This game was pretty much unique. Moriarty (now, hilariously, Professor Moriarty) always had some interesting ideas about game design and, well, here in this environment he got a chance to experiment with a glittering bejeweled petri dish -- accounts have it that the game-brains at Lucasarts weren't under standard industry pressure to move mega units, but rather to get all the big brains in the room and see what comes out, like the first MMORPG, Habitat, for the C64 in 1986. But I digress. Everything the ad boasts is pretty much true, but there are So Many Sentence Fragments! Describing the weaver's distaff as "discarded" might be a little misleading. And then, this game does have a couple of relatively simple mazes; I'm not convinced that at this early date point-and-clicking would have been a naturally more-intuitive interface to anyone. (Admittedly, this game does take it to extremes. No inventory management with no inventory! I do remember controlling the distaff with keyboard letters, however.) A whole paragraph devoted to the audio drama included on tape, which most people found hilariously over-the-top... sometimes, production values work against you!The game is fantasy. The interface is magic.Alone on a craggy hilltop, high above an island shrouded in perpetual mist, your quest begins. But tread gingerly, because while the world of Loom is breathakingly beautiful, unspeakable danger awaits the unsuspecting.Trepidation soon gives way to bravado as you peek inside abandoned tents in the village. Stumbling over a discarded weaver's distaff, you watch in wonder as it gradually glows and resonates with a sequence of musical notes. Tentatively at first, you point the staff and repeat the notes. After considerable experimentation, you may discover the power to see in the dark. Or weave straw into gold. And eventually find the means to leave the island itself.A fantastic odyssey ensues, as menacing waterspouts, merciless dragons and exotic cities draw you deeper and deeper into the fantasy. Armed with the distaff's magic power, you stride fearlessly across vast, cinematic landscapes. Seeking the arcane knowledge possessed by the Great Guilds, accumulated and refined since the dawn of time.Typing is banished from this kingdom.Loom is more than a masterpiece of fantasy storytelling. With Loom, Lucasfilm Games literally redefines the fantasy computer game experience. Simple point n' click actions move your character, select objects, and perform magic. No cumbersome keystrokes, text parsing, maze mapping, or inventory management intrude to break the spell.We even transport you to the Age of the Great Guilds before you turn on the computer. With a lavishly produced, 30-minute drama on Dolby Stereo audio cassette that's included with the game. Recorded by Lucasfilm's Academy Award-winning Sprocket System, it introduces the characters and sets the scene for the impending, epic struggle against imposing odds.Then it's full immersion into Loom's 3-Dimensional, scrolling panoramic landscape. Where detailed animation, high definition graphics, startling special effects and stirring musical score combine to create a total environment. Captivating you from the opening scene to the final climax.And your quest for a truly magical fantasy adventure is finally realized.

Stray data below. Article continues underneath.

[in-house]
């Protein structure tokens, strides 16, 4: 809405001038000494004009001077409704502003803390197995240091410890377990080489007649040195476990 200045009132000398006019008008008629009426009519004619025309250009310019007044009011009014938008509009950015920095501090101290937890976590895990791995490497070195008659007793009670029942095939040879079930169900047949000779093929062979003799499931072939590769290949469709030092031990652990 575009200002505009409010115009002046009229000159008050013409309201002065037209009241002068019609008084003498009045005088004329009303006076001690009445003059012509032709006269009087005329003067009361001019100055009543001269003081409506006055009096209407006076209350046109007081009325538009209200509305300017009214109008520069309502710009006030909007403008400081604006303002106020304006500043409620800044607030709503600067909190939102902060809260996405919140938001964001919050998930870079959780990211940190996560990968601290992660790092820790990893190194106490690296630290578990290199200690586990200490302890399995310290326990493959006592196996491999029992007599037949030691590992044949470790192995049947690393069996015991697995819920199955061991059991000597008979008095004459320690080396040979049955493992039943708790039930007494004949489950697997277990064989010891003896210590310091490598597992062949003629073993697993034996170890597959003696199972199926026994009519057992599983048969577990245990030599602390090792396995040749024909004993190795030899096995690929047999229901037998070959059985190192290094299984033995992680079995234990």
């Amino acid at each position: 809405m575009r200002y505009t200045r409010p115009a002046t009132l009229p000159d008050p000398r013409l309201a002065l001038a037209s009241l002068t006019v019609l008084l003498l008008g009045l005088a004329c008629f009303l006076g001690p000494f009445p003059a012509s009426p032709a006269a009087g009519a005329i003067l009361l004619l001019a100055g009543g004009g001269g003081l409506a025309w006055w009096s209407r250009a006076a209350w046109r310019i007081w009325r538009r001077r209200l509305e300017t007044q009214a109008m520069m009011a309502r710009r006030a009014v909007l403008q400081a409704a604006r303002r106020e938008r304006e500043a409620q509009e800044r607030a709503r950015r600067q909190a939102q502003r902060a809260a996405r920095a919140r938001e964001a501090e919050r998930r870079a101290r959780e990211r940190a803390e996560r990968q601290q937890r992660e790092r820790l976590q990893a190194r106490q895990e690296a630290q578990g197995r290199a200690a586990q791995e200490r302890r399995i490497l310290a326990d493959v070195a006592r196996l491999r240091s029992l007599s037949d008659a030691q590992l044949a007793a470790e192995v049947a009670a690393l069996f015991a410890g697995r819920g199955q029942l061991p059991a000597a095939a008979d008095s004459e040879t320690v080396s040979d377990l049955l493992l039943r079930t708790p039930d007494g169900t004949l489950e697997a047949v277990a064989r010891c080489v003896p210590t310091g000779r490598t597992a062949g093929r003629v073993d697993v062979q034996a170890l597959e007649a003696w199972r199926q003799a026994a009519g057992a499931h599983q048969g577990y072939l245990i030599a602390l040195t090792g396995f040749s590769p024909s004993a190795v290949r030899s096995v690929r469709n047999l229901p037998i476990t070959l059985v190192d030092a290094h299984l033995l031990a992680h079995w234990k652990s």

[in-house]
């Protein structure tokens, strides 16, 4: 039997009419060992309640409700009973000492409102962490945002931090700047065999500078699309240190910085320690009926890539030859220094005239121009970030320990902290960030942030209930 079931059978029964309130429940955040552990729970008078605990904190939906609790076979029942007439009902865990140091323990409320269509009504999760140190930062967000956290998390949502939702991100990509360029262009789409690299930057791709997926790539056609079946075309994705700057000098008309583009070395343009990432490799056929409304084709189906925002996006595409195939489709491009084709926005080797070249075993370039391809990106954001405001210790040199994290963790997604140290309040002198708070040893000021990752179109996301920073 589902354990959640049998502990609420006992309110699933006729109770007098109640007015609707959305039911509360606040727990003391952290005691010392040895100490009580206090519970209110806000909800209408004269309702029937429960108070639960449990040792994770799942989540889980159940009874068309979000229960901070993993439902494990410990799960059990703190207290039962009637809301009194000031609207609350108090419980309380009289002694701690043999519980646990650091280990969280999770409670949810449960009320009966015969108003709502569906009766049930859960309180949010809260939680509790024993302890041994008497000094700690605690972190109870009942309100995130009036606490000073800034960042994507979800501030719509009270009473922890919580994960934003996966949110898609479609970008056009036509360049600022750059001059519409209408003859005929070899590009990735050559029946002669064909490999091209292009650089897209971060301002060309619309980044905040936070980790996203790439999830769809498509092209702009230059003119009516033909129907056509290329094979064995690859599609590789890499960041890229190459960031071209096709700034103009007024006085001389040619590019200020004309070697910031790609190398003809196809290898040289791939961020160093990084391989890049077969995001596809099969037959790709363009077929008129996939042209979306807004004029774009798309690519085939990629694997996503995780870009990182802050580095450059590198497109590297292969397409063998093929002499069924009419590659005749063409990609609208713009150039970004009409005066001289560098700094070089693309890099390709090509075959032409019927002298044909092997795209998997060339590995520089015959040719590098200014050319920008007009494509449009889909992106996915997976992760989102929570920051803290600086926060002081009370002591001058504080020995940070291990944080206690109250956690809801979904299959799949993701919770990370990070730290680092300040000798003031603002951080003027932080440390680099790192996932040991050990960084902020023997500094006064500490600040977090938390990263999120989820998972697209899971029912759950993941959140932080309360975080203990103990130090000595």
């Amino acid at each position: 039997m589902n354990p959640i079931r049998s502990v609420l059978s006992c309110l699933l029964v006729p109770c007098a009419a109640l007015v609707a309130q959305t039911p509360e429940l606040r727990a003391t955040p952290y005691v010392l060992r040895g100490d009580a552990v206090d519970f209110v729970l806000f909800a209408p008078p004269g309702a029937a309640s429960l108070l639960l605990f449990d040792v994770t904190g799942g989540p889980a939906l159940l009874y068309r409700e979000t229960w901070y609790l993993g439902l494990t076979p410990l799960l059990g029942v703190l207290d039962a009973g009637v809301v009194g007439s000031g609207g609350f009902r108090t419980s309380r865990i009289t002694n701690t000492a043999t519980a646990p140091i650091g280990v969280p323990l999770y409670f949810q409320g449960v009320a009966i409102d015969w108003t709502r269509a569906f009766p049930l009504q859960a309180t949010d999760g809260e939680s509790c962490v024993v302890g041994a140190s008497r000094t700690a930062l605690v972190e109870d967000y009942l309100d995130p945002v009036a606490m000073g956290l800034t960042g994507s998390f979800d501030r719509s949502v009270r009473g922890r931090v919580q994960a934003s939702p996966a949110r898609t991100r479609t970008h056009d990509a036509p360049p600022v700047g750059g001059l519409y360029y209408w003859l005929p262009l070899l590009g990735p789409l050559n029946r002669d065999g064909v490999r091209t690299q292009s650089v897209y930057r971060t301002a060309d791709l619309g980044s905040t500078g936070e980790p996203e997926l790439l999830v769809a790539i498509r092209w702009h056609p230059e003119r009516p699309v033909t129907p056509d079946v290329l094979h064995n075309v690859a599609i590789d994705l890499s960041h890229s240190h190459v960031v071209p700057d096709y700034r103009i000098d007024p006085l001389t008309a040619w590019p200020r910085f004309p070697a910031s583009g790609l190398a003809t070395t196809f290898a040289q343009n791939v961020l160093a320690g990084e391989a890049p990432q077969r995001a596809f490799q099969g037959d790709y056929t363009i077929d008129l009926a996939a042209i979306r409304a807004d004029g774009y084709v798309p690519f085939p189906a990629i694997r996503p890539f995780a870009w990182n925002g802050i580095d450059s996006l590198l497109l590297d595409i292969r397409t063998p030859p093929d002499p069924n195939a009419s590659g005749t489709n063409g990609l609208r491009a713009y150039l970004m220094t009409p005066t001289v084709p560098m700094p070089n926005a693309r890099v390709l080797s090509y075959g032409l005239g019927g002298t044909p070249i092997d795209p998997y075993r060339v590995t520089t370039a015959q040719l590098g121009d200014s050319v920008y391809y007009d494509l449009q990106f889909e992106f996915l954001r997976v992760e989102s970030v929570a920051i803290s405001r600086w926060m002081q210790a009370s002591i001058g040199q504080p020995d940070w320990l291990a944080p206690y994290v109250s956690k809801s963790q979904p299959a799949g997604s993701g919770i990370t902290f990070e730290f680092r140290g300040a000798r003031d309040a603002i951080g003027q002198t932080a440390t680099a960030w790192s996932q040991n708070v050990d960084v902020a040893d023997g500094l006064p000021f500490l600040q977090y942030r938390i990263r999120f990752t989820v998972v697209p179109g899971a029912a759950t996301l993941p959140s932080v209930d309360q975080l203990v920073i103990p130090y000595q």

It's interesting what marketing has dubbed 3-Dimensional over the years. 1980's Battlezone FPS wireframe tank combat? Zaxxon's isometric projection in 1982? Moon Patrol's parallax scrolling in 1983? King Quest 1's walk-around landscape features of the same year? Regardless, we all knew it when we saw it in Wolf3D, and up until then blind gropings toward 3-dimensionality were the holy grail everyone was striving toward in different ways. (Then, once it was achieved, that one way was enshrined and refined to the point where all other genres became irrelevant. But... I digress.)
The detailed animation, high-def graphics (and sorry, just how do startling special effects differ from those? the game's entire display is special effects!) and stirring musical score are all indeed quite impressive to this day, though I recall this game falling in a kind of gap between its floppy diskette release and its CD-ROM one, with the former actually containing more dialogue lines and character portraits, with the latter having beefier presentation but lacking enough space to do everyone justice.
And, well, Loom. I can probably talk about it for longer than it would take you to play through it. Just go play it. I believe it's back being sold through Steam. No excuses! Probably a failure, but a very interesting one.
PS -- Thanks for 8000 views!